Royalty increases in Brazil: a renewed burden for iron ore miners or a threat to their international competitiveness?
Latest articles by CiceroView Cicero Machado's full profile
After a prolonged drama resembling a Brazilian soap opera, the country's new mining code may finally go into effect. The so-called Novo Marco Regulatório da Mineração (the Code) is set to be "forwarded to Congress for voting by the end of April" according to Fernando Coelho Filho, the Brazilian Mines and Power Minister. If his speech proves to be true, the new mining code may become effective in less than four months, meaning among other things, extra costs for local mining companies already from the second half of 2017.
Setting the scene
In June 2013, the now-impeached president Dilma Roussef presented a bill that laid down a new mining code. Under the slogan "more competitiveness, more richness for Brazil," the proposal was presented to Congress under a constitutional urgency regime, which requires a bill to be debated in less than 90 days between the House of Representatives and the Senate. What an audacious plan for a country plagued with high bureaucracy levels and politicians looking at their own needs.
At the end, Mrs. Roussef's plans never went ahead due to disagreements between politicians, mining companies and impacted communities. Now under the tenure of a new president, Michel Temer, the Brazilian government is fighting once more to promote the Code mainly on the back of increasing the State's revenue, fostering a so-called fairer concession system as well as enhancing the controlling power of the mining regulator body.
Mining royalty rates, the so-called Compensação Financeira pela Exploração de Recursos Minerais (CFEM), are set to increase by as much as 2%, depending on the mineral. The basis of the calculation would also change and be applied over each company's gross revenue, as opposed to the net revenue in the current system. In this context, iron ore acts as the main character. According to Departamento Nacional de Produção Mineral (DNPM), in the first half of 2016 iron ore represented 58.6% (almost US$175 million) of CFEM's revenue.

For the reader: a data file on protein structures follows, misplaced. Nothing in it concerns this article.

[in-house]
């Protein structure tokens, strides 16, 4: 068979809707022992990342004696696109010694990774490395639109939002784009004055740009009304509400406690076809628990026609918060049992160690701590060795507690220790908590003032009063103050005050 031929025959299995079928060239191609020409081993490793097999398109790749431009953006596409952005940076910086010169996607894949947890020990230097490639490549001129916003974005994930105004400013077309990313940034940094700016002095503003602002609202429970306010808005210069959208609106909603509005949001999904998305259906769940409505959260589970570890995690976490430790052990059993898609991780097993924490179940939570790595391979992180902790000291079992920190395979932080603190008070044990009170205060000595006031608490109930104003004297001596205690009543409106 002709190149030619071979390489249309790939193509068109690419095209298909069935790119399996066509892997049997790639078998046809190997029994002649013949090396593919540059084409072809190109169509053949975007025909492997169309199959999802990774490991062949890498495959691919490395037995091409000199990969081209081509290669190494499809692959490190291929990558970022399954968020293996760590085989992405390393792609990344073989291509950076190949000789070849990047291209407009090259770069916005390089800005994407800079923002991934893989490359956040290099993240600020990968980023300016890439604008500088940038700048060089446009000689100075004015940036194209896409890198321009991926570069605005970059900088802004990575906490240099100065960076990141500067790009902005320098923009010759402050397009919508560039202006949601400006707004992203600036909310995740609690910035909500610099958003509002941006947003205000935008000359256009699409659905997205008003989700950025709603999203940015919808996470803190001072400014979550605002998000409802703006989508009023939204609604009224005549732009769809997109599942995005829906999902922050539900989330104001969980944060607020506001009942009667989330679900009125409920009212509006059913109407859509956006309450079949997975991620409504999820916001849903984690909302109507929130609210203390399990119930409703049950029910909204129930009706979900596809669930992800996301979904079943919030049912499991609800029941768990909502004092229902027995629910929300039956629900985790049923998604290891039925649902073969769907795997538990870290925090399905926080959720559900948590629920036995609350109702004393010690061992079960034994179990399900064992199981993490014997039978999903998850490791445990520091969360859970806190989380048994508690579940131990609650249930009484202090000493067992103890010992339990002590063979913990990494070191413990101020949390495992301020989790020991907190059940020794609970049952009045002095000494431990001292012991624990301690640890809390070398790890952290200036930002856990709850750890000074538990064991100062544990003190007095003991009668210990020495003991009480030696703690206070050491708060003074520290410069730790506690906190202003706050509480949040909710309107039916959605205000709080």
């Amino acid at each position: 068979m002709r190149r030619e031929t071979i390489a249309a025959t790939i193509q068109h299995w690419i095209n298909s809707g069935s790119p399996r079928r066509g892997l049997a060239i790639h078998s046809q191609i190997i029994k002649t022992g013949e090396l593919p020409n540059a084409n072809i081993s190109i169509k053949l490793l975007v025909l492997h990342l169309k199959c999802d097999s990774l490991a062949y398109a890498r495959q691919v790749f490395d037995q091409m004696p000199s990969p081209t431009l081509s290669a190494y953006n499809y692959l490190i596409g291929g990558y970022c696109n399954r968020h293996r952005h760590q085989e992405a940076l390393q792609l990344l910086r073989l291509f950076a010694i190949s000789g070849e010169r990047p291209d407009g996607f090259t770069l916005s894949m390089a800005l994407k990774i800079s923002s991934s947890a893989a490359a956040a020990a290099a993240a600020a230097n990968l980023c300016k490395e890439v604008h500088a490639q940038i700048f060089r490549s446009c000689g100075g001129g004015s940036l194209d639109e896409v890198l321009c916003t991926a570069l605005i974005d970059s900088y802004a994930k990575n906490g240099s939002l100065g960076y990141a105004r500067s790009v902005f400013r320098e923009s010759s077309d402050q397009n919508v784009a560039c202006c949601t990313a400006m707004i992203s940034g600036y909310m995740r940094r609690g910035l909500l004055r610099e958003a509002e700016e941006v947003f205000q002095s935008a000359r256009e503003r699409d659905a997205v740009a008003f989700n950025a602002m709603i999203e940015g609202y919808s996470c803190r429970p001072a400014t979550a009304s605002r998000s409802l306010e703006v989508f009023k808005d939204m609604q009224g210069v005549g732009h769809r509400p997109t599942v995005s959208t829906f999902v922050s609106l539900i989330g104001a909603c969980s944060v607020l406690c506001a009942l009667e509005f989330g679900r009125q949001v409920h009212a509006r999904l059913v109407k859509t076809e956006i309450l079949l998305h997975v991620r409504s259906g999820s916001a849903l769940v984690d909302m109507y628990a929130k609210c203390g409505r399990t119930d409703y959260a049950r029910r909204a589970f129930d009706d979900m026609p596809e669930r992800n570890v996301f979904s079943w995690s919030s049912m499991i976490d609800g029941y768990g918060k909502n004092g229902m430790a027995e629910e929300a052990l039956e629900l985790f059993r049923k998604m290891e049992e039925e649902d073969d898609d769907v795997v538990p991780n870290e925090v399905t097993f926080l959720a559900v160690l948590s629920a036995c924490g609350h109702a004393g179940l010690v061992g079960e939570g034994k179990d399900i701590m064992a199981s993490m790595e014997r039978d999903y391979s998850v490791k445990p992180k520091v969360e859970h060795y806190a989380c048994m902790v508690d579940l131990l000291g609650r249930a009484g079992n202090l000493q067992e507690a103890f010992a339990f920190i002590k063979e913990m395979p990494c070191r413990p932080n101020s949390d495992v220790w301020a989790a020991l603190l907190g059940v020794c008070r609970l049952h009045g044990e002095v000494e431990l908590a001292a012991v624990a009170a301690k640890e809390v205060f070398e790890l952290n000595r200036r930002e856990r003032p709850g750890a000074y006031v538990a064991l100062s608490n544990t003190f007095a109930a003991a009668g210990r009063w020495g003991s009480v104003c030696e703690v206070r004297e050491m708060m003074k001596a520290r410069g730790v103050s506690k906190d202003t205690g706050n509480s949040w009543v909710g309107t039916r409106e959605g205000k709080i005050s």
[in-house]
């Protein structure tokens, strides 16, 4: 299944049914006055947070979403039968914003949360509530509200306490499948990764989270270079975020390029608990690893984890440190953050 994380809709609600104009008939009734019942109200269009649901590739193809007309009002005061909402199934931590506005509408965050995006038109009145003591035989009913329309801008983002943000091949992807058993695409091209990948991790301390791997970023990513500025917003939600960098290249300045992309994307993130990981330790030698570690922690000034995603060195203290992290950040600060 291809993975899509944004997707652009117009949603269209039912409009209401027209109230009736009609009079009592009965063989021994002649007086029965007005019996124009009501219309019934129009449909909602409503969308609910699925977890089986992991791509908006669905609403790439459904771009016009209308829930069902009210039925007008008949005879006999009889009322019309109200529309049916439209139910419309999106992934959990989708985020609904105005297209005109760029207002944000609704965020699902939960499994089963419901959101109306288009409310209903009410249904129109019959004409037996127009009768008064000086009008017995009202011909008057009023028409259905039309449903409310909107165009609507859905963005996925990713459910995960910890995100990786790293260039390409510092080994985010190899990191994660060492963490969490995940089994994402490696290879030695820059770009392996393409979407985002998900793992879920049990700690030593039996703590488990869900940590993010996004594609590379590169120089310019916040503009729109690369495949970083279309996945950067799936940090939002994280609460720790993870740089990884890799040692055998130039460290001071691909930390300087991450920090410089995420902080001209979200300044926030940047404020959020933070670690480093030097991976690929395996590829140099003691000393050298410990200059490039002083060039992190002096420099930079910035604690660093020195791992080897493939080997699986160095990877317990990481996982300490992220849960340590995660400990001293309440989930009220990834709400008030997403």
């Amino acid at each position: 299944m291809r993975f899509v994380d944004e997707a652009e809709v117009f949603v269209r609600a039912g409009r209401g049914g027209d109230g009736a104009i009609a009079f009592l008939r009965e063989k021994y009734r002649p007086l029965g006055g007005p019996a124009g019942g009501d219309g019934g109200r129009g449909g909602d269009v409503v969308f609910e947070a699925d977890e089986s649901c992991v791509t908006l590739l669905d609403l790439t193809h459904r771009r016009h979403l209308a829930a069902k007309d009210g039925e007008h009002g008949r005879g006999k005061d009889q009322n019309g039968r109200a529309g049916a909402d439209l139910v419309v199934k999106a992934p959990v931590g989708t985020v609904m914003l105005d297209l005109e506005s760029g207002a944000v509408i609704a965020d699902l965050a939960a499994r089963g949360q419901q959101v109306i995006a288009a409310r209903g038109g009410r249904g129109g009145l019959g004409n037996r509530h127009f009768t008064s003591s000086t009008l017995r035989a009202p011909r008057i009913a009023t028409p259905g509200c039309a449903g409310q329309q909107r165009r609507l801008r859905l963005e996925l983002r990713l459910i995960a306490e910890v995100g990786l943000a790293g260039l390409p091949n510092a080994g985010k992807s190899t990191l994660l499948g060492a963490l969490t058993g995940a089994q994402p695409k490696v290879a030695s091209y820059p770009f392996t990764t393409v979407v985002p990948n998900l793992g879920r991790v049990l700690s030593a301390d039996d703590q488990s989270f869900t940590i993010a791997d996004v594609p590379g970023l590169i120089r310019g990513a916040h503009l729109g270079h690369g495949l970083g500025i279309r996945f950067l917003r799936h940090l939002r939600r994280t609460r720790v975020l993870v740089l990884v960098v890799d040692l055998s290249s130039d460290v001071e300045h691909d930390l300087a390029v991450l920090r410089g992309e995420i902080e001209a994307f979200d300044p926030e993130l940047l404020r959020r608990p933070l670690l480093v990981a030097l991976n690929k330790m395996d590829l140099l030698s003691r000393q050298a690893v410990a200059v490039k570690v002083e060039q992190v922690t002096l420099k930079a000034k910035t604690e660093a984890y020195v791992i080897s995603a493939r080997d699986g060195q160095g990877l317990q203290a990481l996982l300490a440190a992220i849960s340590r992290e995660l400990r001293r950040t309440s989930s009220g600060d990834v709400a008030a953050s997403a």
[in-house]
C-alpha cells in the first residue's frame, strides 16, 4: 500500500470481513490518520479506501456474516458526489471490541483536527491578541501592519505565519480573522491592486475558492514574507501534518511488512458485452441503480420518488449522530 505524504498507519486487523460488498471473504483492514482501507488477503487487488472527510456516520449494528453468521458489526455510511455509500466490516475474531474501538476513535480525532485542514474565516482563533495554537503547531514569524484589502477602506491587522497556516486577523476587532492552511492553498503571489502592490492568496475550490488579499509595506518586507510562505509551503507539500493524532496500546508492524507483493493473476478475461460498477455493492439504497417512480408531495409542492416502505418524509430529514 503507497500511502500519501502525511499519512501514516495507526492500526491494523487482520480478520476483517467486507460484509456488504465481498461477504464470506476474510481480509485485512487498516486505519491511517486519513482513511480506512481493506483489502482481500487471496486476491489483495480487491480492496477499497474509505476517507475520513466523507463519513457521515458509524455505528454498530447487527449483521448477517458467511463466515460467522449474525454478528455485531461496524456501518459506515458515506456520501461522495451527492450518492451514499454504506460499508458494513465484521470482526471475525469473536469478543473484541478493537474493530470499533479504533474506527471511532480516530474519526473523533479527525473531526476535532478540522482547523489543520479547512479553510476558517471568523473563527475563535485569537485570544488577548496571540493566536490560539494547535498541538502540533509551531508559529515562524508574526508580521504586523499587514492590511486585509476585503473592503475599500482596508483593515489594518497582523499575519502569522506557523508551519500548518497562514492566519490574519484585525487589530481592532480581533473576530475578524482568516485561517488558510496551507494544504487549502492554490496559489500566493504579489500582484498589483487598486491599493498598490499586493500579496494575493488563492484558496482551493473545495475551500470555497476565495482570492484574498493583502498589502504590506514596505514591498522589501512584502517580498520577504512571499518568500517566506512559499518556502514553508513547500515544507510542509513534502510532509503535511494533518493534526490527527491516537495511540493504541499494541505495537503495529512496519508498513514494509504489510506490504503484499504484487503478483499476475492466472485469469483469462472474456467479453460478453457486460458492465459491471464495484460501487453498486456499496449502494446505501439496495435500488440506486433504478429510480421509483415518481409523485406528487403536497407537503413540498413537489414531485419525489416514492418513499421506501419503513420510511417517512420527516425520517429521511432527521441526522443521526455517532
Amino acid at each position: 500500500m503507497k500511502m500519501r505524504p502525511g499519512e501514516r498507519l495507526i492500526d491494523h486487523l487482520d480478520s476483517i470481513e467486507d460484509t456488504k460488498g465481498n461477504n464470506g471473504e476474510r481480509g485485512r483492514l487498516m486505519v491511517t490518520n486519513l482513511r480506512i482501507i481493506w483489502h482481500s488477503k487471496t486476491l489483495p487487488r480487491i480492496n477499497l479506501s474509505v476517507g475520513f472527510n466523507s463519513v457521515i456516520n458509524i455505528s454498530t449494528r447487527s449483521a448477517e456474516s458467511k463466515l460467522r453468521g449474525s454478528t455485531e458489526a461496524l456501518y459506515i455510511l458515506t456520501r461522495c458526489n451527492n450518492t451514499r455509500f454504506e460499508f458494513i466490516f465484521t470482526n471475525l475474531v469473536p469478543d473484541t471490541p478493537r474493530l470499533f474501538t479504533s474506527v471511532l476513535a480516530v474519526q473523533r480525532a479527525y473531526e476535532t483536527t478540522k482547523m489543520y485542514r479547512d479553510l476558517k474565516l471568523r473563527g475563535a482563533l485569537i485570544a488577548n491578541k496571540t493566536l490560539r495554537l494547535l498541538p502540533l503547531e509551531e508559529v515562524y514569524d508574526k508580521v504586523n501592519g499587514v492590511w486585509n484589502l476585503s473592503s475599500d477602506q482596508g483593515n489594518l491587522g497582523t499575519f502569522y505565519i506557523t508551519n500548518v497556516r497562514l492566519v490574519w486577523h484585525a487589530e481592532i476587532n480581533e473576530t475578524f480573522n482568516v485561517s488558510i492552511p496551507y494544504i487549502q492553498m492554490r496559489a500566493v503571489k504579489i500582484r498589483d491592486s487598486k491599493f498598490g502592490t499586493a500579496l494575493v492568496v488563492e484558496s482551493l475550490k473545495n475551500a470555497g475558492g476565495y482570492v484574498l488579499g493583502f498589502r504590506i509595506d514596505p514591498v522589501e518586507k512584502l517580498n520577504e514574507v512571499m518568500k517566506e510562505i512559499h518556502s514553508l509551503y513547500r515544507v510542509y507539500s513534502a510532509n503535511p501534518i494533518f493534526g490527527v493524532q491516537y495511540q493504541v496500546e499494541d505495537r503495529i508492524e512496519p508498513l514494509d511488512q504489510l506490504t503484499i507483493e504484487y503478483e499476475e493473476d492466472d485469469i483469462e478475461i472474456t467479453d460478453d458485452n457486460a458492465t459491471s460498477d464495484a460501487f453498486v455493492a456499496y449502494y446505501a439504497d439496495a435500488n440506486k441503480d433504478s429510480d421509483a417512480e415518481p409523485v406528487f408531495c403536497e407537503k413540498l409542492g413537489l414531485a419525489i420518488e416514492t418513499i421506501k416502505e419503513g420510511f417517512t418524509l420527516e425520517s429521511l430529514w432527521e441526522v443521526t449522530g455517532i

Over the same period, iron ore exports totaled more than US$5.5 billion, or 60% of the entire country's revenue originated from exported minerals. As such, any changes in royalty charges can materially impact the State's coffers and strike iron ore companies cash cost position and their ability to remain profitable.
Miners' cash cost set to increase by at least 2%
Most Brazilian mines are conveniently placed on the low-end of our 2017 CFR China cash cost curve. This is largely driven by Vale's high-grade-low-cost deposits and its integrated logistics system. The company's 2018 FOB total cash cost is forecast to be US$13.9/wet tonne, with royalties and levies representing 11.5% with the current royalty model. But the game may change shortly. Applying a 2%, a 3% and a 4% royalty charge over gross revenue scenarios, Vale's FOB cash cost may range from as low as US$14.1/wet tonne to as high as US$15/wet tonne, which would represent an 8.1% increase in the miner's costs! Other producers will see their cost competitiveness impacted to different degrees. Like Vale, Samarco may see a 6.7% cash cost increase if the worst case scenario is applied. Ferrous is likely to be the less impacted one as it sells a lower-grade itabirite product with high levels of silica, meaning it does not get the same high premium as other producers.
In Western Australia, where almost 99% of the Australian exports came from in 2016, the royalty applied is 7.5% over the product sales value (5% for concentrate products). Only in a 4% royalty charge model, Brazilian producers would see their much welcomed competitive advantage threatened. In this scenario, royalties would represent 16% of Brazilian producers' 2018 total cash cost, the same ratio as their Western Australian counterparts.
Vale to remain the biggest payer
We expect total royalty payments from Brazilian iron ore producers to range from US$0.9 billion to US$1.3 billion in 2018, assuming a 2-4% charge over gross revenue. Discounting private royalties and levies, the government intake would increase by at least 55%, from US$270 million to US$419 million.
And yes, not surprisingly, Vale will pay for most of the party. In any scenario, the miner would be paying over 80% of the total 2018 royalty contribution originated from iron ore producers. Put differently, if the highest rate receives the green light, Vale would have to disburse over US$1.1 billion in royalties next year. The second and third largest producers in Brazil, CSN and Minas Rio, would also see their royalty contributions increasing by at least 30%, which certainly won't bring any smiles to both companies.